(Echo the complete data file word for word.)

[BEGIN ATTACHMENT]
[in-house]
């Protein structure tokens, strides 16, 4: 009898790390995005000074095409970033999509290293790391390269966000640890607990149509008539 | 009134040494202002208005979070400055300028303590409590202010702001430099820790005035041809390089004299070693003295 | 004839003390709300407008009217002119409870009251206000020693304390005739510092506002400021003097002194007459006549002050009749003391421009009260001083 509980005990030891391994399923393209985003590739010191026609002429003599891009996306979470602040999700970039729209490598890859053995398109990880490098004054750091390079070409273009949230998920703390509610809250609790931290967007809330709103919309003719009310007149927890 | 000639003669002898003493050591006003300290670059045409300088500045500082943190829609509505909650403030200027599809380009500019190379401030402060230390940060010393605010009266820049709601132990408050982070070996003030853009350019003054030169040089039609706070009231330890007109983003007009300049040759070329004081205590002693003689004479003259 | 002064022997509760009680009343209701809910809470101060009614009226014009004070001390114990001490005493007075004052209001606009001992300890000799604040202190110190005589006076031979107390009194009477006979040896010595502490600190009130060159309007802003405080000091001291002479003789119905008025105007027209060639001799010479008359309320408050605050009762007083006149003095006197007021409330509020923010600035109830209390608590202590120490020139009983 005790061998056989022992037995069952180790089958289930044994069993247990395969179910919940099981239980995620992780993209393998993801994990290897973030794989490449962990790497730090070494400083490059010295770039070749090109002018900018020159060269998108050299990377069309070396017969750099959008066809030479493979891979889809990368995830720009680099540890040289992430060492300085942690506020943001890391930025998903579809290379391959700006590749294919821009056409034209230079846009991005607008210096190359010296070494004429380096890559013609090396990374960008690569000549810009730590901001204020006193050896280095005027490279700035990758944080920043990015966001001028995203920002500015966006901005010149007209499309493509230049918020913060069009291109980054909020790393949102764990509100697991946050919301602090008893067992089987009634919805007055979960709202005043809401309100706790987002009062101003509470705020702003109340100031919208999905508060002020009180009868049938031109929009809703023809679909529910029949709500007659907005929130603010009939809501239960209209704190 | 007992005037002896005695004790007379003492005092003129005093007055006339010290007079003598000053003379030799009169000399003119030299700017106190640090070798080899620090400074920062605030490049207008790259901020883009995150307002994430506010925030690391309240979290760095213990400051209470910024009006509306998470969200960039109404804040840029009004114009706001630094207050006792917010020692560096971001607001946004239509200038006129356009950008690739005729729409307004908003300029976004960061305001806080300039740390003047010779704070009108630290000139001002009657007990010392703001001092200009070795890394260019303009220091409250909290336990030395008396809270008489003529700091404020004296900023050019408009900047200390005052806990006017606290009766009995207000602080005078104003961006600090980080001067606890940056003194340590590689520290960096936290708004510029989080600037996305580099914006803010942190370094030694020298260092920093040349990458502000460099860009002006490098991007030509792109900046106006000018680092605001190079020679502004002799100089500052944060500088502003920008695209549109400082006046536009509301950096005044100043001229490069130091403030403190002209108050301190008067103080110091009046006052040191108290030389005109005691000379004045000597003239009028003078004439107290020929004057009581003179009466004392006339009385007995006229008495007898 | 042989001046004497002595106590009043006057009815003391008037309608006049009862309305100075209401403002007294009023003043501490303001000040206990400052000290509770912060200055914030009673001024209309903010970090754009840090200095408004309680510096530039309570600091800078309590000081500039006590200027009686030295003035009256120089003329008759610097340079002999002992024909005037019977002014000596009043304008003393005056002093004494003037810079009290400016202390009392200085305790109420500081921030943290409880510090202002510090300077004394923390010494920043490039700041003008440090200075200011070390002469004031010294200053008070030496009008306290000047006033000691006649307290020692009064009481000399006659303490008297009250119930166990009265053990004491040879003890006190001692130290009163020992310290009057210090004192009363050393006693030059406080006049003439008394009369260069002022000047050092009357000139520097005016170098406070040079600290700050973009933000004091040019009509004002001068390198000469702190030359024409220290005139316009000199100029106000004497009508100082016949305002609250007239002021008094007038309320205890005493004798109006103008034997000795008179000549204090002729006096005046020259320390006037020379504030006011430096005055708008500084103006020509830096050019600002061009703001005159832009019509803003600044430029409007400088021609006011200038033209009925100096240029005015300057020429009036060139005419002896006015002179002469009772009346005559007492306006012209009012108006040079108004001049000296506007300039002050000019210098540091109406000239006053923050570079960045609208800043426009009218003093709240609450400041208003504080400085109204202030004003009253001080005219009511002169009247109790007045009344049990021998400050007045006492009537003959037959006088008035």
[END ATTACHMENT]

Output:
[in-house]
């Protein structure tokens, strides 16, 4: 009898790390995005000074095409970033999509290293790391390269966000640890607990149509008539 | 009134040494202002208005979070400055300028303590409590202010702001430099820790005035041809390089004299070693003295 | 004839003390709300407008009217002119409870009251206000020693304390005739510092506002400021003097002194007459006549002050009749003391421009009260001083 509980005990030891391994399923393209985003590739010191026609002429003599891009996306979470602040999700970039729209490598890859053995398109990880490098004054750091390079070409273009949230998920703390509610809250609790931290967007809330709103919309003719009310007149927890 | 000639003669002898003493050591006003300290670059045409300088500045500082943190829609509505909650403030200027599809380009500019190379401030402060230390940060010393605010009266820049709601132990408050982070070996003030853009350019003054030169040089039609706070009231330890007109983003007009300049040759070329004081205590002693003689004479003259 | 002064022997509760009680009343209701809910809470101060009614009226014009004070001390114990001490005493007075004052209001606009001992300890000799604040202190110190005589006076031979107390009194009477006979040896010595502490600190009130060159309007802003405080000091001291002479003789119905008025105007027209060639001799010479008359309320408050605050009762007083006149003095006197007021409330509020923010600035109830209390608590202590120490020139009983 005790061998056989022992037995069952180790089958289930044994069993247990395969179910919940099981239980995620992780993209393998993801994990290897973030794989490449962990790497730090070494400083490059010295770039070749090109002018900018020159060269998108050299990377069309070396017969750099959008066809030479493979891979889809990368995830720009680099540890040289992430060492300085942690506020943001890391930025998903579809290379391959700006590749294919821009056409034209230079846009991005607008210096190359010296070494004429380096890559013609090396990374960008690569000549810009730590901001204020006193050896280095005027490279700035990758944080920043990015966001001028995203920002500015966006901005010149007209499309493509230049918020913060069009291109980054909020790393949102764990509100697991946050919301602090008893067992089987009634919805007055979960709202005043809401309100706790987002009062101003509470705020702003109340100031919208999905508060002020009180009868049938031109929009809703023809679909529910029949709500007659907005929130603010009939809501239960209209704190 | 007992005037002896005695004790007379003492005092003129005093007055006339010290007079003598000053003379030799009169000399003119030299700017106190640090070798080899620090400074920062605030490049207008790259901020883009995150307002994430506010925030690391309240979290760095213990400051209470910024009006509306998470969200960039109404804040840029009004114009706001630094207050006792917010020692560096971001607001946004239509200038006129356009950008690739005729729409307004908003300029976004960061305001806080300039740390003047010779704070009108630290000139001002009657007990010392703001001092200009070795890394260019303009220091409250909290336990030395008396809270008489003529700091404020004296900023050019408009900047200390005052806990006017606290009766009995207000602080005078104003961006600090980080001067606890940056003194340590590689520290960096936290708004510029989080600037996305580099914006803010942190370094030694020298260092920093040349990458502000460099860009002006490098991007030509792109900046106006000018680092605001190079020679502004002799100089500052944060500088502003920008695209549109400082006046536009509301950096005044100043001229490069130091403030403190002209108050301190008067103080110091009046006052040191108290030389005109005691000379004045000597003239009028003078004439107290020929004057009581003179009466004392006339009385007995006229008495007898 | 042989001046004497002595106590009043006057009815003391008037309608006049009862309305100075209401403002007294009023003043501490303001000040206990400052000290509770912060200055914030009673001024209309903010970090754009840090200095408004309680510096530039309570600091800078309590000081500039006590200027009686030295003035009256120089003329008759610097340079002999002992024909005037019977002014000596009043304008003393005056002093004494003037810079009290400016202390009392200085305790109420500081921030943290409880510090202002510090300077004394923390010494920043490039700041003008440090200075200011070390002469004031010294200053008070030496009008306290000047006033000691006649307290020692009064009481000399006659303490008297009250119930166990009265053990004491040879003890006190001692130290009163020992310290009057210090004192009363050393006693030059406080006049003439008394009369260069002022000047050092009357000139520097005016170098406070040079600290700050973009933000004091040019009509004002001068390198000469702190030359024409220290005139316009000199100029106000004497009508100082016949305002609250007239002021008094007038309320205890005493004798109006103008034997000795008179000549204090002729006096005046020259320390006037020379504030006011430096005055708008500084103006020509830096050019600002061009703001005159832009019509803003600044430029409007400088021609006011200038033209009925100096240029005015300057020429009036060139005419002896006015002179002469009772009346005559007492306006012209009012108006040079108004001049000296506007300039002050000019210098540091109406000239006053923050570079960045609208800043426009009218003093709240609450400041208003504080400085109204202030004003009253001080005219009511002169009247109790007045009344049990021998400050007045006492009537003959037959006088008035």